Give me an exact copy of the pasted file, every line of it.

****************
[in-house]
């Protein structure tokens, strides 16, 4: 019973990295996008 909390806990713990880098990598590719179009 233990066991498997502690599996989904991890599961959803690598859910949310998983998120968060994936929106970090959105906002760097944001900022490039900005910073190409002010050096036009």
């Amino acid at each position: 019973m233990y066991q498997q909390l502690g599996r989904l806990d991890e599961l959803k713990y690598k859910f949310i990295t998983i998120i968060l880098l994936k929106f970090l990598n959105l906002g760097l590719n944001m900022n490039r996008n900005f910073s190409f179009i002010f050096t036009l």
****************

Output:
[in-house]
């Protein structure tokens, strides 16, 4: 019973990295996008 909390806990713990880098990598590719179009 233990066991498997502690599996989904991890599961959803690598859910949310998983998120968060994936929106970090959105906002760097944001900022490039900005910073190409002010050096036009």
């Amino acid at each position: 019973m233990y066991q498997q909390l502690g599996r989904l806990d991890e599961l959803k713990y690598k859910f949310i990295t998983i998120i968060l880098l994936k929106f970090l990598n959105l906002g760097l590719n944001m900022n490039r996008n900005f910073s190409f179009i002010f050096t036009l």